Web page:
In any given society, at any given moment in history, people become sexual in the same way they become everything else
without much reflection. They pick up directions from their social environment. They acquire and assemble meanings, skills and values from the people around them. Their critical choices are often made by going along and drifting. People learn when they are quite young and few of the things they are expected to be, and continue slowly to accumulate a belief in who they are and ought to be throughout the rest of their childhood, adolescence and adulthood. Sexual conduct is learned in the same ways and through the same processes; it's acquired and assembled in human interaction, judged and performed in specific cultural and historical worlds. (Gagnon 1977, p. 2)
The idea of sexual scripts is advanced. Viewing conduct as scripted is a way of organizing our thinking about behavior. Scripts are the plans people may have in their heads for what they are doing and what they are going to do as well as devices for remember what they have done in the past. Scripts specify, like blue prints, the who's, what's, where's, when's, and why's for given types of activity. According to this perspective all social behavior is scripted.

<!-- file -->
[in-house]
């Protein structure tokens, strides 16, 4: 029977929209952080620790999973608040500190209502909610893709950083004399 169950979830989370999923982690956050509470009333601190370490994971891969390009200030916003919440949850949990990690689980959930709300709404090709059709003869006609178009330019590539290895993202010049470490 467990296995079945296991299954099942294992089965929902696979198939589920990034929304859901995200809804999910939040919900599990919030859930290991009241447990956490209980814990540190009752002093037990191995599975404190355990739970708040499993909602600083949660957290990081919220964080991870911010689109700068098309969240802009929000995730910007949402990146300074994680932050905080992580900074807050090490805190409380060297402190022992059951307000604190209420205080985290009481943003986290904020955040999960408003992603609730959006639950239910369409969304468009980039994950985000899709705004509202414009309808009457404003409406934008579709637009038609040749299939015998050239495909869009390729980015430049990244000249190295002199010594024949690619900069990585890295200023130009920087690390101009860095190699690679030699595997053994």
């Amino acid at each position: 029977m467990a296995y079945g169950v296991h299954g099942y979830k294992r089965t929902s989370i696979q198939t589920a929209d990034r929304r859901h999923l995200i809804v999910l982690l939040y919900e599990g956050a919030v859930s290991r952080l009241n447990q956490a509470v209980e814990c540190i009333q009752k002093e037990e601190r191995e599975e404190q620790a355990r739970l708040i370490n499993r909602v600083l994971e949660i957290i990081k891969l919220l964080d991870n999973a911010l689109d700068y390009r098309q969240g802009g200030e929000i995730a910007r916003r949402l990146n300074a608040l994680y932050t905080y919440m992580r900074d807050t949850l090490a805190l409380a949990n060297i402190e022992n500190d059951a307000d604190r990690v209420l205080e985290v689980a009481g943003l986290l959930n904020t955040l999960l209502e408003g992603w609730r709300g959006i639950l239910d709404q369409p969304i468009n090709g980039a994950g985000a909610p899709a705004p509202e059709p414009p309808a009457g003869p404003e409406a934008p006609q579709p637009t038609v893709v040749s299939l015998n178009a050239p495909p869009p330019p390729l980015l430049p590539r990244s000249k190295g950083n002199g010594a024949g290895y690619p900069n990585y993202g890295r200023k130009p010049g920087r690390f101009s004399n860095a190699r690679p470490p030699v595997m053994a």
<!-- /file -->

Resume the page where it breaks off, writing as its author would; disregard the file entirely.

Who an individual has sexual relations with is defined. Most people do sexual things with a restricted number and kinds of people who are usually members of the opposite sex and of the same age. There are limits set by blood relations, marital status, race, ethnicity, religion, and social class. What one does sexually is also important. Of the whole range of sexual acts, most are classified as right or wrong, appropriate or inappropriate.
Sex is usually in private and in the absence of children. It can be constituted in a number of ways the day, week, year, or person's age. Most societies tend to see sex as more or less appropriate at one age or phase. It comes as a shock to many young people that adults...
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